Finally, an all-girl rescue team. Seriously, those are some powerful women. They completely were overdue to shine in the light. Plus, Jessica back in her uniform. Though she needs to loose the earrings when fighting. Mine fall off when I’m changing my shirt, much less pumbling the Dark Avengers. Well at least they’re all wearing flats.

I rather loved the scenes with Clint tied up naked and being tortured. But that’s just me. Not to mention I’m pretty sure he distracted Bullseye from his target by flashing him. Because for some reason they decided to take off all his clothes. Okay, it’s an approved torture method by the CIA/military, but still my birthday present from Bendis.

Bendis’ take on Bobbi and Clint’s relationship is endearing. However, really similar to Jessica and Luke’s. Except perhaps Jessica and Luke are better communicators than Bobbi and Clint, believe it or not.

Read my reviews for New Avengers and buy New Avengers: Siege. Continue reading “Top 20 Issues in 2010”

Top 5 Miniseries in 2010

One thing I really appreciate about a miniseries is that there’s going to be a short, self-contained story to tell. The big two companies (Marvel and DC) also tend to take some chances in giving backgrounds to lesser known characters or spotlighting up-and-coming artists and writers in miniseries. All of these miniseries I read as single issues, not collected. Sadly, my favorite miniseries on this list was not intended to be a mini, but an on-going, before it was cut off at the knees.

Without further ado: My Top 5 Miniseries in 2010.

Gorilla-Man #15. Gorilla-Man by Jeff Parker and Giancarlo Caracuzzo

Parker certainly excels in writing Ken. It’s clear, he’s having a lot of fun. I love how we’re pulled in with an action story and how that story ties into a deeper one about Ken’s origins. Specially who Ken was before he became the Gorilla-Man. We know he was a mercenary of some-sort, looking for immortality, but we don’t know a lot more about him otherwise.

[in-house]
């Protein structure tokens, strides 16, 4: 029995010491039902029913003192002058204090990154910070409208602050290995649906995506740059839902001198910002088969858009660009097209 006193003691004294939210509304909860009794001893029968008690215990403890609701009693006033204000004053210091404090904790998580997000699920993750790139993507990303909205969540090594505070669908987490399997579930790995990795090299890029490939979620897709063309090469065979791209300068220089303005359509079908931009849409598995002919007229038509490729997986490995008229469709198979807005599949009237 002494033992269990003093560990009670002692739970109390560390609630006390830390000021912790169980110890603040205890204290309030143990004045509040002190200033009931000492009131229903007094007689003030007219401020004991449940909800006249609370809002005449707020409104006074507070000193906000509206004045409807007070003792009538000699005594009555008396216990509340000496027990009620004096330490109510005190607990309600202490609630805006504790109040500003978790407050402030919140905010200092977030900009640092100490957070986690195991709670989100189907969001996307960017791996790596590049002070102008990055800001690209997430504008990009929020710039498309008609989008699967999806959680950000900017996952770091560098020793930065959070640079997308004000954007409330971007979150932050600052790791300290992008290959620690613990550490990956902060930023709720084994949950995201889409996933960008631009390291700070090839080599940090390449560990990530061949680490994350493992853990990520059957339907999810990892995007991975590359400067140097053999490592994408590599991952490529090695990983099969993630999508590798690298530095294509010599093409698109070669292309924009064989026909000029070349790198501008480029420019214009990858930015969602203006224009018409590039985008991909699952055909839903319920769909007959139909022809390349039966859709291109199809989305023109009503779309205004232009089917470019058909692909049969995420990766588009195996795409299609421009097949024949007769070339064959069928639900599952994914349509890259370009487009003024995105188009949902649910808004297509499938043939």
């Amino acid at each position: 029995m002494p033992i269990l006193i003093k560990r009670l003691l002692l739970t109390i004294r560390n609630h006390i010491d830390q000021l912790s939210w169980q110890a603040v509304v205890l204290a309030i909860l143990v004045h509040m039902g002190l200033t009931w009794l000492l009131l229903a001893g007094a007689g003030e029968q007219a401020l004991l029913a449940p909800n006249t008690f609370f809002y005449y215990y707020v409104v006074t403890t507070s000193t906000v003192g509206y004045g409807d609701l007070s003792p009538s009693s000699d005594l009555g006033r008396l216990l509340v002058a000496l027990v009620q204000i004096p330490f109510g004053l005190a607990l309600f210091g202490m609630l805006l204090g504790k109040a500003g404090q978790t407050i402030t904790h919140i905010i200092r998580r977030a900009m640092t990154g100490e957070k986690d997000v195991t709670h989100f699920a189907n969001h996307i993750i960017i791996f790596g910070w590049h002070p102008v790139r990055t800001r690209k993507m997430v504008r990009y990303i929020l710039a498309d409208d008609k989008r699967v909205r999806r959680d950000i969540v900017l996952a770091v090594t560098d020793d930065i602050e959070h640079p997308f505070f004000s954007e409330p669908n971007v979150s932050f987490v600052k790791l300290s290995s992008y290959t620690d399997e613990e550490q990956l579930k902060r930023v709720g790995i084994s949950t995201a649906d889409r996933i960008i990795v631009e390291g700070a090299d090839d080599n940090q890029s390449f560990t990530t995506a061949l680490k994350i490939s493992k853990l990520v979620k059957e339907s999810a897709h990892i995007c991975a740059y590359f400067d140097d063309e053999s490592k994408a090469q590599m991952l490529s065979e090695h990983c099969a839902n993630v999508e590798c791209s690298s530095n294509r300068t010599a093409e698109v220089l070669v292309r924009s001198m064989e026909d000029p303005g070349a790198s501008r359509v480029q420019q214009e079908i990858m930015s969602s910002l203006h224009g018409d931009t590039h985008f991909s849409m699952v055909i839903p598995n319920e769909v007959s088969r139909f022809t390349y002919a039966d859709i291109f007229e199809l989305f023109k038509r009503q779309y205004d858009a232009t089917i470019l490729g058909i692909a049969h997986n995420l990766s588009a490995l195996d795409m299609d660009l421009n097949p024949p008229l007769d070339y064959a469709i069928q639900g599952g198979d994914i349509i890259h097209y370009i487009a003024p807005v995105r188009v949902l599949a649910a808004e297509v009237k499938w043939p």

The battle with Borgia Omega and his henchmen of art was fun. And that’s what I was expecting when I bought this comic. I love the steampunk sensibilities of how Caracuzzo depicts Borgia Omega. And finding hidden treasures and heads inside sculptures and behind paintings is perfect, classic Agents of Atlas. I also loved Ken recruiting some of Borgia Omega’s henchwomen, and Jimmy lecturing Ken on how they don’t need more people on the payroll.

I love little Ken the orphan, and how yes, in the 1930s, rich people could basically buy children like J. Avery Wolward does with Ken. Everything about Parker’s presentation of Wolward says that he’s a collector. A collector whether it’s a collector of orphans to mold to his ideals or whatever else he’s going to send Ken after.

The little bit of humor with Bob’s holo-projector wristwatch work well to keep it light. As does Ken’s brief knife fight with Ji Banda, who never learned the secret password to prove Ken’s on his side.

I’m really looking forward to finding out the connection between Wolward and Mustafa Kazun and their snake-headed canes. Because you know, snake-headed canes are a short-cut for evil.

Read my review for the entire miniseries and buy Gorilla Man.

Girl Comics #14. Girl Comics by Abby Denson, Adriana Melo, Agnes Garbowska, Amanda Conner, Ann Nocenti, Carla Speed McNeil, Christine Boylan, Colleen Coover, Colleen Doran, Cynthia Martin, Devin Grayson, Emma Rios, Emma Vieceli, Faith Erin Hicks, G. Willow Wilson, Jill Thompson, Jo Chen, June Brigman, Kathryn Immonen, Kelly Sue DeConnick, Laura Martin, Lea Hernandez, Louise Simonson, Lucy Knisley, Mariah Benes, Marjorie Liu, Ming Doyle, Molly Crabapple, Nikki Cook, Ramona Fradon, Robin Furth, Sana Takeda, Sara Pichelli, Sho Murase, Stephanie Buscema, Stephanie Hans, Trina Robbins, and Valerie D’Orazio

#1: I really loved this comic. I loved being the audience. I loved that it showcased women writers, artists, and editors. Yes, not every story knocked me out the park with awesome. A few did though. I appreciate the spirit and the ability to discover writers and artists I might not have otherwise read stories by.

#2: I love the concept of this series. I love this as an anthology of women authors and artists. I love the spirit, even if not every story rocks my world. Say what you will, but it matters that Marvel Comics took the time to do this.

#3: I think I’m rather sad that this series is ending, and it’s taken me longer than normal to put together my review, post-reading it. I hope Marvel continues to make an effort in hiring talented women to write, draw, color, ink, letter, edit, etc. their comic books. I would hate to see this “marketing stunt” turn just into that.